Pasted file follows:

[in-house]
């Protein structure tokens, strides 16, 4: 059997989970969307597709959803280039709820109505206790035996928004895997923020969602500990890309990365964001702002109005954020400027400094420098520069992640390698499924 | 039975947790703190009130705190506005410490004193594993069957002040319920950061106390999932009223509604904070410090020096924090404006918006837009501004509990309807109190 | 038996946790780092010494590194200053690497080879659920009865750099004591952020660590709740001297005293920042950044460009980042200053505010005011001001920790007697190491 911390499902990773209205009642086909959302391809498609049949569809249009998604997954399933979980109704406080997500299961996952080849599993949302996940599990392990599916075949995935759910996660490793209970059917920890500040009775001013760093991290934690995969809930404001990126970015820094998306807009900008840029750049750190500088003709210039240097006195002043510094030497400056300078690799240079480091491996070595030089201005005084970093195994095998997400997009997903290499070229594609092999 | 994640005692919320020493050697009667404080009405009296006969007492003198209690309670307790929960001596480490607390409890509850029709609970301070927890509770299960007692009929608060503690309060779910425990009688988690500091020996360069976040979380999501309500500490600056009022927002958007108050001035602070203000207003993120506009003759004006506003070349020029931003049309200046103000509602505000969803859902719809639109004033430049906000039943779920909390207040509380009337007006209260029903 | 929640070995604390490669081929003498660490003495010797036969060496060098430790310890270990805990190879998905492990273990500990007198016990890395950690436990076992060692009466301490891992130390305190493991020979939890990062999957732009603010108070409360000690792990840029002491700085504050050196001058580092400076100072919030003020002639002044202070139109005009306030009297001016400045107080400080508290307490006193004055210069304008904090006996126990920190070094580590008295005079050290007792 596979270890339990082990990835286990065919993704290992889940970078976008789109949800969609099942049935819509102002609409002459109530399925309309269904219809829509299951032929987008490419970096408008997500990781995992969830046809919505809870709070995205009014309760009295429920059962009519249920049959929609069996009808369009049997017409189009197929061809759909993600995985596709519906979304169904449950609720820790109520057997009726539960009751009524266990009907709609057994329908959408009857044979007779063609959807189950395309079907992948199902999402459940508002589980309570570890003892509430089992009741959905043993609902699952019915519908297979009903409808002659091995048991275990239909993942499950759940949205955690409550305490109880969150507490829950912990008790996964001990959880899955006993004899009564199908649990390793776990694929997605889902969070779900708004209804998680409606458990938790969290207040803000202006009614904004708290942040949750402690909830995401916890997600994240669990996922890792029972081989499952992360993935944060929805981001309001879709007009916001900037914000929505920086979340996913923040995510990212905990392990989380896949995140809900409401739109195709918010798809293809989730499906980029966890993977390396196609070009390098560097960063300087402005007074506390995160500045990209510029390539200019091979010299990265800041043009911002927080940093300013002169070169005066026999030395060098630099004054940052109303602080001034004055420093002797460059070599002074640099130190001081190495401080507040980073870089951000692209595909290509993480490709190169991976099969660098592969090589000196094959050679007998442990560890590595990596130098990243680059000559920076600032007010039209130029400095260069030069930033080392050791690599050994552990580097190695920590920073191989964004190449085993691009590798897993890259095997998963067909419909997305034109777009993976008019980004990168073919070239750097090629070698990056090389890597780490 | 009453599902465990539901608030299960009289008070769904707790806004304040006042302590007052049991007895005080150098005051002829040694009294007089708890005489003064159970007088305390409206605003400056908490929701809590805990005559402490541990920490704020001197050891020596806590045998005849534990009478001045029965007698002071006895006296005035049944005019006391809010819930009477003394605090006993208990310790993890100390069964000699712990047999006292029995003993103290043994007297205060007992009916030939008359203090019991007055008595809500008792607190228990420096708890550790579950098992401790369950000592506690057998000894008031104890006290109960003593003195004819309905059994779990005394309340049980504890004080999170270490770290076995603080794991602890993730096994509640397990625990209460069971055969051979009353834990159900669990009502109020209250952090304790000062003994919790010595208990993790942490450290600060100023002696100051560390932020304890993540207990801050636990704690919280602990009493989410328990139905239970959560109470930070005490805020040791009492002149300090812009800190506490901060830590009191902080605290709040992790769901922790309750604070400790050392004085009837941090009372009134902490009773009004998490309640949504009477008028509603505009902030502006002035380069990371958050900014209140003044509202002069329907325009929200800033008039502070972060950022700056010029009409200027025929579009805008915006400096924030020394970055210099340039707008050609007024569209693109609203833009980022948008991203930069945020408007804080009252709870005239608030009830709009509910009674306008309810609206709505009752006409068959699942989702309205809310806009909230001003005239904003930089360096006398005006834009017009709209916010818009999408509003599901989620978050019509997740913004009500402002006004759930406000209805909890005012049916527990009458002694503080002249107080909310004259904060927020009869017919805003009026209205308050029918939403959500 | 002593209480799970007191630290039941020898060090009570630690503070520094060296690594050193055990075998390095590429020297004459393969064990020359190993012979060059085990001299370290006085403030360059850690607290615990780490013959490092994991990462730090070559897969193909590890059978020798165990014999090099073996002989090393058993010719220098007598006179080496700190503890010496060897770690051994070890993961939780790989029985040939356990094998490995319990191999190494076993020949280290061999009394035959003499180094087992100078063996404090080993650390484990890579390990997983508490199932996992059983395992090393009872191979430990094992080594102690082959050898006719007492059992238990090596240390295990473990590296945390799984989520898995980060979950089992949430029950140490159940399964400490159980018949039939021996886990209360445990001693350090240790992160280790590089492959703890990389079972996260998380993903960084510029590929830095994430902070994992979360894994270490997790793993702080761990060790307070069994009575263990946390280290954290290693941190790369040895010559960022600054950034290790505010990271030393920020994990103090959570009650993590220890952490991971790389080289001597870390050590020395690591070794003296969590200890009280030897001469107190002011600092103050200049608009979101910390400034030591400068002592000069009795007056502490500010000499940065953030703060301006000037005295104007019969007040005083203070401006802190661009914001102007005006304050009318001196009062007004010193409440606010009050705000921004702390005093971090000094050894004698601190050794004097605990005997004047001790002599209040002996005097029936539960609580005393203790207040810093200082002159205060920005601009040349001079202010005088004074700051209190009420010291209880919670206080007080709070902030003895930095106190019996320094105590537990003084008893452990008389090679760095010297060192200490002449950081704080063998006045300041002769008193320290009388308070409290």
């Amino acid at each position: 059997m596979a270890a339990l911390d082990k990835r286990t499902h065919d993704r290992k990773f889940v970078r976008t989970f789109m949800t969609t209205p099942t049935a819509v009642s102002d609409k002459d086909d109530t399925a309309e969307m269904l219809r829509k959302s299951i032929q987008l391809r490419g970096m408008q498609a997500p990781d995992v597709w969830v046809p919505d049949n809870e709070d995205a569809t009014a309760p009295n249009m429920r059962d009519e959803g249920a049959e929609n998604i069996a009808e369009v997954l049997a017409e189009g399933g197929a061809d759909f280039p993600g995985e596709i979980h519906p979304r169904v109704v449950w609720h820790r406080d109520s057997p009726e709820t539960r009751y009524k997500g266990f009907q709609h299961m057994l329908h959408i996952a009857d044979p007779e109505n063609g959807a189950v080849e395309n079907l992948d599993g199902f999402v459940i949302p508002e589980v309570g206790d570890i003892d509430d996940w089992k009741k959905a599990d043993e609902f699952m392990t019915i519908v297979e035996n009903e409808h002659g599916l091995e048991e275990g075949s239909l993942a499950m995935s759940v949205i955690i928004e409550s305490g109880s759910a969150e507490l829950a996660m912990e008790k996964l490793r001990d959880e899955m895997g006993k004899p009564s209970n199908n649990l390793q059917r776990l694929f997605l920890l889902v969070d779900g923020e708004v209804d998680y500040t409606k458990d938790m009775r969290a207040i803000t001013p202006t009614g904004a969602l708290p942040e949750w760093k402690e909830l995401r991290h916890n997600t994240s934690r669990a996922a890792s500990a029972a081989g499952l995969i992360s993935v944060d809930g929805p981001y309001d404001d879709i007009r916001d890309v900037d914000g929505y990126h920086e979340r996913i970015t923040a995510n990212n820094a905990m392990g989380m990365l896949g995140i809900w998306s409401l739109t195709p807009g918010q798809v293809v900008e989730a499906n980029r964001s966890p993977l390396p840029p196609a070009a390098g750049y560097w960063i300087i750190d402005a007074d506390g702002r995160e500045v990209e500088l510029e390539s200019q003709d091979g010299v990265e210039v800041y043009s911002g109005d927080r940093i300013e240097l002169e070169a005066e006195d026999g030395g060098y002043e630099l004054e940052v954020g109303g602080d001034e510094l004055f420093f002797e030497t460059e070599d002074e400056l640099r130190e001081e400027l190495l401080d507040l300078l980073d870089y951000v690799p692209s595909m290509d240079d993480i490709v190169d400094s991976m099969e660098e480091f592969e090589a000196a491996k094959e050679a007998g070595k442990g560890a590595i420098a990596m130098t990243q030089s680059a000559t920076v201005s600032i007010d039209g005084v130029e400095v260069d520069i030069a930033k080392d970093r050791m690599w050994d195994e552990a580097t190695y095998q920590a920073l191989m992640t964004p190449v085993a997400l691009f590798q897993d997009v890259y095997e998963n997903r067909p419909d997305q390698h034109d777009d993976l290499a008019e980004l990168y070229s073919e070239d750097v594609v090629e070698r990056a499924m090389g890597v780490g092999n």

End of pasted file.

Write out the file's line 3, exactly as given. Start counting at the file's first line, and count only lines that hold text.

């Amino acid at each position: 059997m596979a270890a339990l911390d082990k990835r286990t499902h065919d993704r290992k990773f889940v970078r976008t989970f789109m949800t969609t209205p099942t049935a819509v009642s102002d609409k002459d086909d109530t399925a309309e969307m269904l219809r829509k959302s299951i032929q987008l391809r490419g970096m408008q498609a997500p990781d995992v597709w969830v046809p919505d049949n809870e709070d995205a569809t009014a309760p009295n249009m429920r059962d009519e959803g249920a049959e929609n998604i069996a009808e369009v997954l049997a017409e189009g399933g197929a061809d759909f280039p993600g995985e596709i979980h519906p979304r169904v109704v449950w609720h820790r406080d109520s057997p009726e709820t539960r009751y009524k997500g266990f009907q709609h299961m057994l329908h959408i996952a009857d044979p007779e109505n063609g959807a189950v080849e395309n079907l992948d599993g199902f999402v459940i949302p508002e589980v309570g206790d570890i003892d509430d996940w089992k009741k959905a599990d043993e609902f699952m392990t019915i519908v297979e035996n009903e409808h002659g599916l091995e048991e275990g075949s239909l993942a499950m995935s759940v949205i955690i928004e409550s305490g109880s759910a969150e507490l829950a996660m912990e008790k996964l490793r001990d959880e899955m895997g006993k004899p009564s209970n199908n649990l390793q059917r776990l694929f997605l920890l889902v969070d779900g923020e708004v209804d998680y500040t409606k458990d938790m009775r969290a207040i803000t001013p202006t009614g904004a969602l708290p942040e949750w760093k402690e909830l995401r991290h916890n997600t994240s934690r669990a996922a890792s500990a029972a081989g499952l995969i992360s993935v944060d809930g929805p981001y309001d404001d879709i007009r916001d890309v900037d914000g929505y990126h920086e979340r996913i970015t923040a995510n990212n820094a905990m392990g989380m990365l896949g995140i809900w998306s409401l739109t195709p807009g918010q798809v293809v900008e989730a499906n980029r964001s966890p993977l390396p840029p196609a070009a390098g750049y560097w960063i300087i750190d402005a007074d506390g702002r995160e500045v990209e500088l510029e390539s200019q003709d091979g010299v990265e210039v800041y043009s911002g109005d927080r940093i300013e240097l002169e070169a005066e006195d026999g030395g060098y002043e630099l004054e940052v954020g109303g602080d001034e510094l004055f420093f002797e030497t460059e070599d002074e400056l640099r130190e001081e400027l190495l401080d507040l300078l980073d870089y951000v690799p692209s595909m290509d240079d993480i490709v190169d400094s991976m099969e660098e480091f592969e090589a000196a491996k094959e050679a007998g070595k442990g560890a590595i420098a990596m130098t990243q030089s680059a000559t920076v201005s600032i007010d039209g005084v130029e400095v260069d520069i030069a930033k080392d970093r050791m690599w050994d195994e552990a580097t190695y095998q920590a920073l191989m992640t964004p190449v085993a997400l691009f590798q897993d997009v890259y095997e998963n997903r067909p419909d997305q390698h034109d777009d993976l290499a008019e980004l990168y070229s073919e070239d750097v594609v090629e070698r990056a499924m090389g890597v780490g092999n």